September 2, 2009
If one were to bring the topic of the Holocaust up in everyday conversation, one would probably be met with confusion or anger. Nazi Germany and the events associated with it (notably the death of six million Jews and five million others) are not exactly light. The events are complex, complicated and have questions that may not have answers.
Yet Goucher College offers a course, taught by the venerable and intelligent Uta Larkey, that focuses on literature and film of the Holocaust. The course's objective is for students to learn the facts about the Holocaust and to then apply what is taught in discussions about literature and film.
According to the syllabus for the course, it's objectives are as follows: "to deepen our understanding of the historical and political context and the events that led to the Holocaust; to reflect upon the process of remembering and commemorating, forgetting and forgiving; to approach the study of the Holocaust through scholarly works, and the narratives of victims and survivors, authors, filmmakers and artists; to analyze literary works and films; to contemplate the legacy of the Holocaust."
The literature read in the course are all unique and different, as each brings something new and interesting to class discussions. Some of the books are scholarly, while others are testimonies written by survivors, and others are works of fiction. The class aims to break down the stereotype that only testimonies from survivor's are quality literature about the Holocaust, and gives films and fictional works a chance. One of the books, Elie Wiesel's Night, is very well-known, and many students enter the class having already read the book. The students also read other survivor accounts, notably Leo Bretholz's Leap into Darkness, Primo Levi's Survival in Auschwitz and Goldi Kalib's The Last Selection: A Child's Journey Through the Holocaust.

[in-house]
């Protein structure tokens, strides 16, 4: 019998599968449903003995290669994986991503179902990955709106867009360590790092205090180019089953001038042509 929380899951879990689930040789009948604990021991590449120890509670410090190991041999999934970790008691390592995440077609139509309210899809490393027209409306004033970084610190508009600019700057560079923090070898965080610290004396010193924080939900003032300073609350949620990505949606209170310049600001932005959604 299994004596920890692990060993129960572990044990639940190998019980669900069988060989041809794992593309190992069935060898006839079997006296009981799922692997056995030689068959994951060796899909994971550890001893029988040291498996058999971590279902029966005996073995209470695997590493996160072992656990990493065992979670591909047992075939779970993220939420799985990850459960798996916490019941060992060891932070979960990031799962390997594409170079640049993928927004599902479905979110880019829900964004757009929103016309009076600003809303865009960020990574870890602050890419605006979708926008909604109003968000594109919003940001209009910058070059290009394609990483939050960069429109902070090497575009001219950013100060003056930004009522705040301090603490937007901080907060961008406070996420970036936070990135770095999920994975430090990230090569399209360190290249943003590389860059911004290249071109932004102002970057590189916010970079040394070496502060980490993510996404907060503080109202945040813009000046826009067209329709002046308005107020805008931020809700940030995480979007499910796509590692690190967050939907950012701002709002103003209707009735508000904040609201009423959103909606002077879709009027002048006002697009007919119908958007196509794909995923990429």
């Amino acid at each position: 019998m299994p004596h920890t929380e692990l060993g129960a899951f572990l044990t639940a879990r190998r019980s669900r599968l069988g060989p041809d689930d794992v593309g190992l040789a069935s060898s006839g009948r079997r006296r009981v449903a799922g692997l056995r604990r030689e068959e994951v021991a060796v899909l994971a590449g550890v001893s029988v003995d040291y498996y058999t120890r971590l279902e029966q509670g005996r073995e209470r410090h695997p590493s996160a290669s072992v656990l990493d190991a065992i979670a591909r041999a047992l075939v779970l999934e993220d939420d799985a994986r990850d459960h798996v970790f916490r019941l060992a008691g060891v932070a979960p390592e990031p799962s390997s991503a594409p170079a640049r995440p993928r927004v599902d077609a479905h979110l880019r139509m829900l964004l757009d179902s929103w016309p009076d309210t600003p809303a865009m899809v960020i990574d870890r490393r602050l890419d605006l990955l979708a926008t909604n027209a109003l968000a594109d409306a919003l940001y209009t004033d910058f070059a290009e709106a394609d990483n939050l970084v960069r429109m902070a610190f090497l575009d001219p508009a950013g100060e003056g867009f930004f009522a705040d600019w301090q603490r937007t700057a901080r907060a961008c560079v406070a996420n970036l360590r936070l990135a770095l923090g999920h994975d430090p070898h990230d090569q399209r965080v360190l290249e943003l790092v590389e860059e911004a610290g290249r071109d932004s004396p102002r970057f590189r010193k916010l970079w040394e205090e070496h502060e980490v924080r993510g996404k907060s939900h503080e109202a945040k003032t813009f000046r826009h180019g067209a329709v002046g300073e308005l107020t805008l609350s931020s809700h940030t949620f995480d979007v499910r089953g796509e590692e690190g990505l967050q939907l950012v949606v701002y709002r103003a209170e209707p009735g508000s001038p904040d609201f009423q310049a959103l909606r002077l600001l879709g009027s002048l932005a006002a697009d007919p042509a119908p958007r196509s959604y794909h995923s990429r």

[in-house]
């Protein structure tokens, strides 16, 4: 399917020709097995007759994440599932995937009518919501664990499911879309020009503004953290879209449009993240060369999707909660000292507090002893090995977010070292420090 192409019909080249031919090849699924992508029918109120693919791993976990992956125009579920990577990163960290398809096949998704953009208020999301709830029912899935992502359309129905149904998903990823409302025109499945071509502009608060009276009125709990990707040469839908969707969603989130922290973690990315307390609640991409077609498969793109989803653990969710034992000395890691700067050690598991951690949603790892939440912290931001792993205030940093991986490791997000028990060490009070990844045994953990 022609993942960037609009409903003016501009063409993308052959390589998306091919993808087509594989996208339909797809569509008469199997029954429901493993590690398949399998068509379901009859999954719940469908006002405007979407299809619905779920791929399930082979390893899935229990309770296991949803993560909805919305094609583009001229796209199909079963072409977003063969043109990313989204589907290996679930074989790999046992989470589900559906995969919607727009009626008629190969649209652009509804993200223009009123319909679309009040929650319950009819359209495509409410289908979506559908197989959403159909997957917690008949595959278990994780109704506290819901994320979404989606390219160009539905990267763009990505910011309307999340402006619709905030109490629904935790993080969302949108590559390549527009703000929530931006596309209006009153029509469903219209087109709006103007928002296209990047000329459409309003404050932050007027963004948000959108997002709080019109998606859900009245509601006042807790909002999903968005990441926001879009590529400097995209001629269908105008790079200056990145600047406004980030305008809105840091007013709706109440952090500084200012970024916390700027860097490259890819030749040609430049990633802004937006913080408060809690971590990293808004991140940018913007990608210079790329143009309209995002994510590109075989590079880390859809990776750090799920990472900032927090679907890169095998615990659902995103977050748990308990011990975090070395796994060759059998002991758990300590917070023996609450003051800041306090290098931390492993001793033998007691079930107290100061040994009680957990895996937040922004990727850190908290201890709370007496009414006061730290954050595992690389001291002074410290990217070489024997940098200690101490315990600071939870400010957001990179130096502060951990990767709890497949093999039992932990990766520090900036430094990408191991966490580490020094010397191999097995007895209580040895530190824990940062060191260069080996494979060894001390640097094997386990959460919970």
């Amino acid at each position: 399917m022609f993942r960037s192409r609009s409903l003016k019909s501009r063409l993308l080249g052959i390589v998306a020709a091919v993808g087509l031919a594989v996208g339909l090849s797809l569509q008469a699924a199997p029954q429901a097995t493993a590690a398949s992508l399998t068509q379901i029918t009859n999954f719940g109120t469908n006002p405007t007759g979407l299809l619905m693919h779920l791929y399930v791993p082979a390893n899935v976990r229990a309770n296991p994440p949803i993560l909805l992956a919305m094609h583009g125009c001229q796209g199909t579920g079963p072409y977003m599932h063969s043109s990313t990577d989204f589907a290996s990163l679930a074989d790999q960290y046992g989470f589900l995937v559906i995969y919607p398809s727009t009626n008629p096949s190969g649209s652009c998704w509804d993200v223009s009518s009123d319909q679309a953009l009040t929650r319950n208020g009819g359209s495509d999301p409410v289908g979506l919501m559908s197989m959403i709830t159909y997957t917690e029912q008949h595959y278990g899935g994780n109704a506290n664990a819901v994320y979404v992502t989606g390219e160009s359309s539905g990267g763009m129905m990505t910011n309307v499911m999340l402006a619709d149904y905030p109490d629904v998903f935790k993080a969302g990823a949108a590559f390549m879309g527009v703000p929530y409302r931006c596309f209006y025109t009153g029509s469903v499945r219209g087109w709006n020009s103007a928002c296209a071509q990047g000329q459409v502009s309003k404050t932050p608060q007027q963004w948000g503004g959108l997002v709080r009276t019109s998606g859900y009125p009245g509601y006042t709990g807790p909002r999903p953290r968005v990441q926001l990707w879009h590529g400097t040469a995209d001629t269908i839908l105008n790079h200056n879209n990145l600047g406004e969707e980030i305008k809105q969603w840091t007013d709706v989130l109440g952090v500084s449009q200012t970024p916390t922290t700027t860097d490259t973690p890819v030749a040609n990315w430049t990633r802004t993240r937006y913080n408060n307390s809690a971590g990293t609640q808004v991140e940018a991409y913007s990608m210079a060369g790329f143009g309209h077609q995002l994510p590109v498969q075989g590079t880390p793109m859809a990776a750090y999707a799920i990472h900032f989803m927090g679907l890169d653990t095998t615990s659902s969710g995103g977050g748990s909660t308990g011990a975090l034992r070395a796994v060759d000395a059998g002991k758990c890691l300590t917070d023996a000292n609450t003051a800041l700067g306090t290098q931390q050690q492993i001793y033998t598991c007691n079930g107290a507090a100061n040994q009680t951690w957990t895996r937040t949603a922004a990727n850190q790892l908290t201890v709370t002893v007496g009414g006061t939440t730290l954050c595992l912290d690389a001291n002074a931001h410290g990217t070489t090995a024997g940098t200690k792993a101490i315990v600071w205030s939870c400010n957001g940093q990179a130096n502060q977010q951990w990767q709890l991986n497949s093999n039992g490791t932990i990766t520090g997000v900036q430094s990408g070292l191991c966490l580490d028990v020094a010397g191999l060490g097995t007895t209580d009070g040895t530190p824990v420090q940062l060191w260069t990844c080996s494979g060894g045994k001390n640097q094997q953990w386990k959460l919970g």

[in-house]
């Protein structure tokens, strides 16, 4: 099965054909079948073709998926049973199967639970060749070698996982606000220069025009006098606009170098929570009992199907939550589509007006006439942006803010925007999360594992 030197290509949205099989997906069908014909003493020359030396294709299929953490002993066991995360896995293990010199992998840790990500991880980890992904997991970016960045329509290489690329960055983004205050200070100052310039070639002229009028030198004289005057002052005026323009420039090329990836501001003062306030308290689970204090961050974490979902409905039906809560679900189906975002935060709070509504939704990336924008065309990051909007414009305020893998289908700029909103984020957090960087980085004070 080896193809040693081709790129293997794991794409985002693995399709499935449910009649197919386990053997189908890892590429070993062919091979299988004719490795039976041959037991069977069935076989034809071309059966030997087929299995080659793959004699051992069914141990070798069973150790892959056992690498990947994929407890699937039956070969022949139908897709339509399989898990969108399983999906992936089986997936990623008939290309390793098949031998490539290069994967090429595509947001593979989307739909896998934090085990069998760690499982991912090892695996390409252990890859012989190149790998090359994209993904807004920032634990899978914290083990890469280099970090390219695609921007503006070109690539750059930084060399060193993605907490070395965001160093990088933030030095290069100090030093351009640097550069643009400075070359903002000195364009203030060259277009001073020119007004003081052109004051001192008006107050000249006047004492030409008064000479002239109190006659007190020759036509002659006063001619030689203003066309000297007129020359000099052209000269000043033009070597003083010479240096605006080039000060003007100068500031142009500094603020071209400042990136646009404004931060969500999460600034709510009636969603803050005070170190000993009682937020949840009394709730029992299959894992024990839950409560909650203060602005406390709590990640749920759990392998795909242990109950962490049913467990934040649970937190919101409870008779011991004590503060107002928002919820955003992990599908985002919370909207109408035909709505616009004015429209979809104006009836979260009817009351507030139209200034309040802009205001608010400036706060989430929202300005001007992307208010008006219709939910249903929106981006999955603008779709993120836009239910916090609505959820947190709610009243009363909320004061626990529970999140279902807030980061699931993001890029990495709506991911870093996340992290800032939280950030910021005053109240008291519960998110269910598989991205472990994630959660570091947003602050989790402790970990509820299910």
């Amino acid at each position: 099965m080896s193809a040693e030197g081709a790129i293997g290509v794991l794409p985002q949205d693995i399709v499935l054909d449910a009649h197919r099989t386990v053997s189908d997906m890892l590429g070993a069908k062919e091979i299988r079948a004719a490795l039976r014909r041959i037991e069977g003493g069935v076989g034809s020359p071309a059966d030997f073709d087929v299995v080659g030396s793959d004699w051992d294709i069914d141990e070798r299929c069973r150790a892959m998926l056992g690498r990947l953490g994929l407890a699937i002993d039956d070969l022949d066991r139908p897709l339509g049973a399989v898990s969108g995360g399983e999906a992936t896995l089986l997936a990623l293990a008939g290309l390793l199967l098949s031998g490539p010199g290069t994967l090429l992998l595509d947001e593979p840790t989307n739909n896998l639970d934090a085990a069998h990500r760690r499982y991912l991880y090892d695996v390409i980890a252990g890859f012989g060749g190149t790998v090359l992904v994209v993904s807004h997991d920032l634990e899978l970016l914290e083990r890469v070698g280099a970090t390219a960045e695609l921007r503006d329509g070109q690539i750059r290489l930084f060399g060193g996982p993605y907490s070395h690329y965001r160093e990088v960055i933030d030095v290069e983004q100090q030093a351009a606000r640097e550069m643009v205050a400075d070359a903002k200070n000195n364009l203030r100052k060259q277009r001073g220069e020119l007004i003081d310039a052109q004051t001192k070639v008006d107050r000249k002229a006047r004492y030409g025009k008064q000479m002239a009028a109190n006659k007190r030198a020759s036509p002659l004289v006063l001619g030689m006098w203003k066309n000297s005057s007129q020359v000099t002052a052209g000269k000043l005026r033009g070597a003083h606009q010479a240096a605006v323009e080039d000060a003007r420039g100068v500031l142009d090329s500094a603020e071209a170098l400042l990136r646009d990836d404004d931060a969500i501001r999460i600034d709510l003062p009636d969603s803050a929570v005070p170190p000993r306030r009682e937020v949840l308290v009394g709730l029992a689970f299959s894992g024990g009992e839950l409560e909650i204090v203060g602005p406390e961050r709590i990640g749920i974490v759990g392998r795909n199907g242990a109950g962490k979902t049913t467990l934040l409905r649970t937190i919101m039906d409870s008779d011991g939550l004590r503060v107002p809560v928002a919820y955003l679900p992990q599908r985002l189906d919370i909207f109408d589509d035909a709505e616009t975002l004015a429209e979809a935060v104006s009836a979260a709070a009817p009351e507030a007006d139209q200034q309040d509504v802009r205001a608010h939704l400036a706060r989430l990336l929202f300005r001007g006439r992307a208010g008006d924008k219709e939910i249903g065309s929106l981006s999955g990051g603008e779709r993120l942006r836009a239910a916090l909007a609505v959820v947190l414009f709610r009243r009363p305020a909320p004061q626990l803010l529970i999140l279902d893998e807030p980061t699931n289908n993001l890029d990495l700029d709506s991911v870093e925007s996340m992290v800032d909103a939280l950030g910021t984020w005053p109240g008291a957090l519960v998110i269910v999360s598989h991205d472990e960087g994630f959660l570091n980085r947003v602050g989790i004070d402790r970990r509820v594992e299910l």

Guest Speakers, usually Holocaust survivors themselves, visit the class. Last year, when the class was offered, Leo Bretholz and Goldie Kalib came to the class to talk about their books. Also, their was a showing of a very stirring and eloquent documentary, Inheritance. Helen Jonas (one of the Schindler Jews) spoke to students at Goucher about her experience meeting Amon Goeth's daughter, and reliving her experience.
Nina Chilbert, a student who took the course, exclaims "I was intrigued by the way we looked at the Holocaust from a different perspective. Instead of straight history, the course largely focused on the stories of those who lived it, both fiction and nonfiction. I was glad that we did take the time to review the history of the Holocaust in between, and while, discussing the readings and films though- it helped me to look beyond the surface of our materials. It was difficult for me to read some of the books due to their relevance to my own family's history, but during class we were able to discuss each one at length and I was able to connect to them on an even deeper level."